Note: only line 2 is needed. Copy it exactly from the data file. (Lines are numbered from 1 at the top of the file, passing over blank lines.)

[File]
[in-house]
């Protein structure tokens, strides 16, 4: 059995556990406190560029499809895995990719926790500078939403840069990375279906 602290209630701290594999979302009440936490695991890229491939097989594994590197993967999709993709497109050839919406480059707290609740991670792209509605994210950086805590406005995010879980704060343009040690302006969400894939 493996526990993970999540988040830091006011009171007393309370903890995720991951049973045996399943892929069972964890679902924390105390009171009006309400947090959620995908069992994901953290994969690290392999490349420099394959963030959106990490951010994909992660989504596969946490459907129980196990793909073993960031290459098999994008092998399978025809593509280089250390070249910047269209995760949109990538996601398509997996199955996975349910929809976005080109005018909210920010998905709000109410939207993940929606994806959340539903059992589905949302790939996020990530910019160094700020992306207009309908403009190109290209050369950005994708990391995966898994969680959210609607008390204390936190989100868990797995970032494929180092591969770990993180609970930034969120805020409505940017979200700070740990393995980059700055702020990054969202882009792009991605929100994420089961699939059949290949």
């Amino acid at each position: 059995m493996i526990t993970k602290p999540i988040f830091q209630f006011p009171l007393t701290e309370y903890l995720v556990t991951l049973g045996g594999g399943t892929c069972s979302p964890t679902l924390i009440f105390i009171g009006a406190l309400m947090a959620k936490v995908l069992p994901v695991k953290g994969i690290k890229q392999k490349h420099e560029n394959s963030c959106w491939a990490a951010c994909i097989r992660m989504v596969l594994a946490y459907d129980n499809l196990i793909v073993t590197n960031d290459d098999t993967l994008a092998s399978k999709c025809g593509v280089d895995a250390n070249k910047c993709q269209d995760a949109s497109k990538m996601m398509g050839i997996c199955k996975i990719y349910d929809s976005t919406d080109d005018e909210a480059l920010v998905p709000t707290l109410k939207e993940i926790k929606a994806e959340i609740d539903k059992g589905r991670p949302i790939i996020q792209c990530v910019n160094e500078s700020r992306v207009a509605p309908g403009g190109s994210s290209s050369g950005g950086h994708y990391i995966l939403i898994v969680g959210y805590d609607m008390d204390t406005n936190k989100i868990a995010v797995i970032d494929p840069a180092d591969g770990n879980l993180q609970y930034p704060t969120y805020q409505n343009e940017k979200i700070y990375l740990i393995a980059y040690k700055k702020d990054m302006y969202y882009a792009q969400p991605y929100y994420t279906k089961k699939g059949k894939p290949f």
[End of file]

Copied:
């Protein structure tokens, strides 16, 4: 059995556990406190560029499809895995990719926790500078939403840069990375279906 602290209630701290594999979302009440936490695991890229491939097989594994590197993967999709993709497109050839919406480059707290609740991670792209509605994210950086805590406005995010879980704060343009040690302006969400894939 493996526990993970999540988040830091006011009171007393309370903890995720991951049973045996399943892929069972964890679902924390105390009171009006309400947090959620995908069992994901953290994969690290392999490349420099394959963030959106990490951010994909992660989504596969946490459907129980196990793909073993960031290459098999994008092998399978025809593509280089250390070249910047269209995760949109990538996601398509997996199955996975349910929809976005080109005018909210920010998905709000109410939207993940929606994806959340539903059992589905949302790939996020990530910019160094700020992306207009309908403009190109290209050369950005994708990391995966898994969680959210609607008390204390936190989100868990797995970032494929180092591969770990993180609970930034969120805020409505940017979200700070740990393995980059700055702020990054969202882009792009991605929100994420089961699939059949290949």